Acts 4:12 There is salvation in no one else, for there is no other name under heaven given among mortals by which we must be saved."
Further, (3) in this speech Paul spoke of the ‘Gospel of the grace of God’ (Acts 20.24). God’s grace—His salvation—was a free offer, but it was an offer of life in the kingdom (v. 25), and therefore it involved the offer to submit to the ‘whole counsel of God’ (Acts 20.37). Only so, could Christ be called ‘Lord.’ Grace was not license, but citizenship, life in the Kingdom of God. Entrance was free, by the blood of Christ, and yet it was, after all, an entrance into life with Jesus Christ the Lord. Thus, Paul’s ministry was not only a proclamation of God’s grace but also a declaration of the ‘whole counsel of God’ (Acts 20.37).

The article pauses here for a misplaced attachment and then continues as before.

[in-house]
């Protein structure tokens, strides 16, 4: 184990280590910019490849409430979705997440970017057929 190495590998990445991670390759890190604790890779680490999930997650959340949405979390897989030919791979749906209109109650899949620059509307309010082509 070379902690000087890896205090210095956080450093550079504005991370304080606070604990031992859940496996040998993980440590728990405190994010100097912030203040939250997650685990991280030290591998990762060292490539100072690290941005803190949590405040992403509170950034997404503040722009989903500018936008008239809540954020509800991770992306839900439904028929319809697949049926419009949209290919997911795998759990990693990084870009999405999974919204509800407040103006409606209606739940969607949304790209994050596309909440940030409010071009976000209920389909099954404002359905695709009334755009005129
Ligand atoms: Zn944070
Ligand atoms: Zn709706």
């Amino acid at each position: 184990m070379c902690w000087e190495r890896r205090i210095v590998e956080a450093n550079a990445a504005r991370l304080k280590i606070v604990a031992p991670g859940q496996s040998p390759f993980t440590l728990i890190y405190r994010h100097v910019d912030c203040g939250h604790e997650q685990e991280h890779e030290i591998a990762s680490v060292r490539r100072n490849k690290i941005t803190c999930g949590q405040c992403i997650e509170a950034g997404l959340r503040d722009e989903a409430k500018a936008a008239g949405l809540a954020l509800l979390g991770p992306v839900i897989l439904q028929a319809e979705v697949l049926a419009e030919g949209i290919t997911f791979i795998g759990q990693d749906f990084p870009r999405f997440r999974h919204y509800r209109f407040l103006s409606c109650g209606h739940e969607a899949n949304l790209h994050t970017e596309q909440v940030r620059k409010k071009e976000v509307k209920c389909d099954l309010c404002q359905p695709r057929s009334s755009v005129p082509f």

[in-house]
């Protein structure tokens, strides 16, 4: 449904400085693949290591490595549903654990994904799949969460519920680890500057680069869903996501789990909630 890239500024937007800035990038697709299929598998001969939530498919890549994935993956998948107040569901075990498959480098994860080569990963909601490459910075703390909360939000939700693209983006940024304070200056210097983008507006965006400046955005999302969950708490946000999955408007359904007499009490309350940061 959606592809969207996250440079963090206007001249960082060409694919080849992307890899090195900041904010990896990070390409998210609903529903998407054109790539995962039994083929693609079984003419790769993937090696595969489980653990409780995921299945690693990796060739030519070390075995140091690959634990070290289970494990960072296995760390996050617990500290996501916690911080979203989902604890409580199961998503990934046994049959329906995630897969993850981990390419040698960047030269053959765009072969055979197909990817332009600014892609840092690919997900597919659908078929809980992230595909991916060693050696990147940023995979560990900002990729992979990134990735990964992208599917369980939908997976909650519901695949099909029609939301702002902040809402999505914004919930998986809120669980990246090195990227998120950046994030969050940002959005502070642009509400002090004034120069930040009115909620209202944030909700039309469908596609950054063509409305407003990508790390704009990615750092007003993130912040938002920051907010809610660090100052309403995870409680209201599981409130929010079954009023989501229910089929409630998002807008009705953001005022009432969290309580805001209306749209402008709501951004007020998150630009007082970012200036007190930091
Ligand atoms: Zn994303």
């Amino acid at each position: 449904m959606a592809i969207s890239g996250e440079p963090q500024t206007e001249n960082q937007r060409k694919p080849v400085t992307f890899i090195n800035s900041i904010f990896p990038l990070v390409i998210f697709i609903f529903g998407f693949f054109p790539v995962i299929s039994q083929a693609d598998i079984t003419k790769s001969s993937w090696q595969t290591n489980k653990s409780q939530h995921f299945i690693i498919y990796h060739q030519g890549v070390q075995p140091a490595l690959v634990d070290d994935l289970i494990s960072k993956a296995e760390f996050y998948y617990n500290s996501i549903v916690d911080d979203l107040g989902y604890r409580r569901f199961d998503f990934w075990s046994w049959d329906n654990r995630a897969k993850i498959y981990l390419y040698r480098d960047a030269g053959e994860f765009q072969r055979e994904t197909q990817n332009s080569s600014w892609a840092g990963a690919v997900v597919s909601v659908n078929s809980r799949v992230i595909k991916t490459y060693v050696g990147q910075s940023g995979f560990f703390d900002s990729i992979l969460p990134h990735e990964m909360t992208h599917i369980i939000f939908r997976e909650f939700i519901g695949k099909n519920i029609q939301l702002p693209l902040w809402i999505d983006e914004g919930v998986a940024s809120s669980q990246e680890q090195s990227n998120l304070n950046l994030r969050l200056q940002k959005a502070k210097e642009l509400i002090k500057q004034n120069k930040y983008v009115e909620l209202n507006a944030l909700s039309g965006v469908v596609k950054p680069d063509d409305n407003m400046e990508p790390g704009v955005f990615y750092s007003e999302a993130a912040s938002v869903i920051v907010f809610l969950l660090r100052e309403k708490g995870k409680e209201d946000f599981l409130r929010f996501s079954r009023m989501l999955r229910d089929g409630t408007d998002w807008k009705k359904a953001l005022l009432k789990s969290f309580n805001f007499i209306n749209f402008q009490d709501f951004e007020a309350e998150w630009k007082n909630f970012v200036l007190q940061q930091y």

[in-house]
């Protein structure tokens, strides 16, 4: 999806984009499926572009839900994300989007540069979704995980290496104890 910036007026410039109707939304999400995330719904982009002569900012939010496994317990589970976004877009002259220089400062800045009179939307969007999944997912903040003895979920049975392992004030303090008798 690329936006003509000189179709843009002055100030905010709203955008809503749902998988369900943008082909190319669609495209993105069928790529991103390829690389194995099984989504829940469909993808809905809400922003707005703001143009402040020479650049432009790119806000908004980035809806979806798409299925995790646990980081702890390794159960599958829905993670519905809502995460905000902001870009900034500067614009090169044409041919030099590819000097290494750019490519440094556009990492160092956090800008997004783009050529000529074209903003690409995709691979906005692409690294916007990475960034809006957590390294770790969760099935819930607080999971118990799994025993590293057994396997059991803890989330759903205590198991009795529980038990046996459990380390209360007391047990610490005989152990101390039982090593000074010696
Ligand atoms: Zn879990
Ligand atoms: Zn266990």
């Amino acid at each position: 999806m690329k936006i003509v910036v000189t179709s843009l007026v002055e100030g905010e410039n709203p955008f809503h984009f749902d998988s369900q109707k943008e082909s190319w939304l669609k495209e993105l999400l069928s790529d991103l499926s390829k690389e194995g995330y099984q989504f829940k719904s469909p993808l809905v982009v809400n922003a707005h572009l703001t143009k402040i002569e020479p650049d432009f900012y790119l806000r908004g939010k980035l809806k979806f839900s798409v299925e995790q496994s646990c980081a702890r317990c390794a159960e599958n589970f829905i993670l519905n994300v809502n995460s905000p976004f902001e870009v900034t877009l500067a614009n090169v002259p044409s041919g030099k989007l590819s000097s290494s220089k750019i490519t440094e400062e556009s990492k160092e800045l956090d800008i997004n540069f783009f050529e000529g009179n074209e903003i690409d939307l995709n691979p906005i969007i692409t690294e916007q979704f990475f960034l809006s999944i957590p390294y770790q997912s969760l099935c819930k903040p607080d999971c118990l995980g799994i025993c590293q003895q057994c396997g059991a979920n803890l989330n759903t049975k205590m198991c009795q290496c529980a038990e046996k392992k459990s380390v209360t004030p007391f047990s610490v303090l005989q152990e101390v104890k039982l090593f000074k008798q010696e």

The Church, then, is a community that is commended to God and to His grace. This is an offer of inclusion, whether to Jews or to Gentiles—that is, to everyone who will answer the invitation. But it is more. The Church does not merely receive God’s message, for His message is an active Word among them that is able to build them up such that they will receive an inheritance ‘among all who are sanctified’ (Acts 20.32).
Whenever ‘savage wolves’ come among the flock—Paul is saying—they will turn the sheep away from the truth so as to gain followers for themselves (Acts 20.29-30). They speak twisted things. Such wolves in the Church regularly devalue Scriptural authority, discount orthodox teaching, and undermine Christian ethics. It is a pattern regularly repeated since the early days of the Church and one that Paul warned against with tears. Thus, elders in the Church are to pay attention to their own lives and to the flock in their care. They are to remember that their ministry is as overseers appointed by the Holy Spirit to shepherd the flock (Acts 20.28).